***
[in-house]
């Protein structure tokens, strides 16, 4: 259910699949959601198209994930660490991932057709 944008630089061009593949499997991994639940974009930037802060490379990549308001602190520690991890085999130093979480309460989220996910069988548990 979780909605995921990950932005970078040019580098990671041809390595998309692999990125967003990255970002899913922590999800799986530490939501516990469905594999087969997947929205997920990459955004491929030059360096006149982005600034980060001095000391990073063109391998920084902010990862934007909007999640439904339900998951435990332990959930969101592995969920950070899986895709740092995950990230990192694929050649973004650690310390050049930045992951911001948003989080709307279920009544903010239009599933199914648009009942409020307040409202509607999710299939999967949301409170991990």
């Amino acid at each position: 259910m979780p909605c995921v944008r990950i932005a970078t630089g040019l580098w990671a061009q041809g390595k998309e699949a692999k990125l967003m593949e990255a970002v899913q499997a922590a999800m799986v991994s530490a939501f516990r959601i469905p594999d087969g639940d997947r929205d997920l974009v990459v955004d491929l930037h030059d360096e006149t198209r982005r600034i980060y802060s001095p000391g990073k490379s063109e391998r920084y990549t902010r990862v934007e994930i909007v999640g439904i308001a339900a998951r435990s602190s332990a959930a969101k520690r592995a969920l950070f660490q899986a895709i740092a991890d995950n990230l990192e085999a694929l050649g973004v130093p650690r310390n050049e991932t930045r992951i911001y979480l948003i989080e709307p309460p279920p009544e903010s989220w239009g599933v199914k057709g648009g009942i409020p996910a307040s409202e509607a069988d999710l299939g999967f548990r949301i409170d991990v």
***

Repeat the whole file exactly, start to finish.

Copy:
[in-house]
């Protein structure tokens, strides 16, 4: 259910699949959601198209994930660490991932057709 944008630089061009593949499997991994639940974009930037802060490379990549308001602190520690991890085999130093979480309460989220996910069988548990 979780909605995921990950932005970078040019580098990671041809390595998309692999990125967003990255970002899913922590999800799986530490939501516990469905594999087969997947929205997920990459955004491929030059360096006149982005600034980060001095000391990073063109391998920084902010990862934007909007999640439904339900998951435990332990959930969101592995969920950070899986895709740092995950990230990192694929050649973004650690310390050049930045992951911001948003989080709307279920009544903010239009599933199914648009009942409020307040409202509607999710299939999967949301409170991990």
């Amino acid at each position: 259910m979780p909605c995921v944008r990950i932005a970078t630089g040019l580098w990671a061009q041809g390595k998309e699949a692999k990125l967003m593949e990255a970002v899913q499997a922590a999800m799986v991994s530490a939501f516990r959601i469905p594999d087969g639940d997947r929205d997920l974009v990459v955004d491929l930037h030059d360096e006149t198209r982005r600034i980060y802060s001095p000391g990073k490379s063109e391998r920084y990549t902010r990862v934007e994930i909007v999640g439904i308001a339900a998951r435990s602190s332990a959930a969101k520690r592995a969920l950070f660490q899986a895709i740092a991890d995950n990230l990192e085999a694929l050649g973004v130093p650690r310390n050049e991932t930045r992951i911001y979480l948003i989080e709307p309460p279920p009544e903010s989220w239009g599933v199914k057709g648009g009942i409020p996910a307040s409202e509607a069988d999710l299939g999967f548990r949301i409170d991990v």